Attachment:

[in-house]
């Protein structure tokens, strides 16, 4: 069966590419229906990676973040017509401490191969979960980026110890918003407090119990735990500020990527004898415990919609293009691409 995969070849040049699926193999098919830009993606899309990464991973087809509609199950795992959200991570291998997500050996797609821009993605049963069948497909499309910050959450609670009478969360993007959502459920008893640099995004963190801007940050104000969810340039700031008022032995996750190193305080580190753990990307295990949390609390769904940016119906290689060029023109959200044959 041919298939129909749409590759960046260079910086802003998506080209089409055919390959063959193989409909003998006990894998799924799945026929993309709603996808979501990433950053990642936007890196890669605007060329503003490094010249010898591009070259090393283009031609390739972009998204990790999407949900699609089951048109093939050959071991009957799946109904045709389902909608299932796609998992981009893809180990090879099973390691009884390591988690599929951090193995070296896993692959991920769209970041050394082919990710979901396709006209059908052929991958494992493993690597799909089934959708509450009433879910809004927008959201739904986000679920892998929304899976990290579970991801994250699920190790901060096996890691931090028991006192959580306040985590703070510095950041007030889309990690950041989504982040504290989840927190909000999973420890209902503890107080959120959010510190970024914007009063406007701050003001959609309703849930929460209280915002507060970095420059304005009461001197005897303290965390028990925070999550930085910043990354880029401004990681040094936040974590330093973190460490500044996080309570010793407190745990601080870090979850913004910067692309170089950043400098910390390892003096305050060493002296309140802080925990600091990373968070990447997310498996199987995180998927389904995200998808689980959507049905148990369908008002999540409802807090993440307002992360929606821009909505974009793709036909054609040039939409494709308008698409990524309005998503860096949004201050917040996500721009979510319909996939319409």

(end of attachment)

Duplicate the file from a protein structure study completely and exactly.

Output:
[in-house]
């Protein structure tokens, strides 16, 4: 069966590419229906990676973040017509401490191969979960980026110890918003407090119990735990500020990527004898415990919609293009691409 995969070849040049699926193999098919830009993606899309990464991973087809509609199950795992959200991570291998997500050996797609821009993605049963069948497909499309910050959450609670009478969360993007959502459920008893640099995004963190801007940050104000969810340039700031008022032995996750190193305080580190753990990307295990949390609390769904940016119906290689060029023109959200044959 041919298939129909749409590759960046260079910086802003998506080209089409055919390959063959193989409909003998006990894998799924799945026929993309709603996808979501990433950053990642936007890196890669605007060329503003490094010249010898591009070259090393283009031609390739972009998204990790999407949900699609089951048109093939050959071991009957799946109904045709389902909608299932796609998992981009893809180990090879099973390691009884390591988690599929951090193995070296896993692959991920769209970041050394082919990710979901396709006209059908052929991958494992493993690597799909089934959708509450009433879910809004927008959201739904986000679920892998929304899976990290579970991801994250699920190790901060096996890691931090028991006192959580306040985590703070510095950041007030889309990690950041989504982040504290989840927190909000999973420890209902503890107080959120959010510190970024914007009063406007701050003001959609309703849930929460209280915002507060970095420059304005009461001197005897303290965390028990925070999550930085910043990354880029401004990681040094936040974590330093973190460490500044996080309570010793407190745990601080870090979850913004910067692309170089950043400098910390390892003096305050060493002296309140802080925990600091990373968070990447997310498996199987995180998927389904995200998808689980959507049905148990369908008002999540409802807090993440307002992360929606821009909505974009793709036909054609040039939409494709308008698409990524309005998503860096949004201050917040996500721009979510319909996939319409």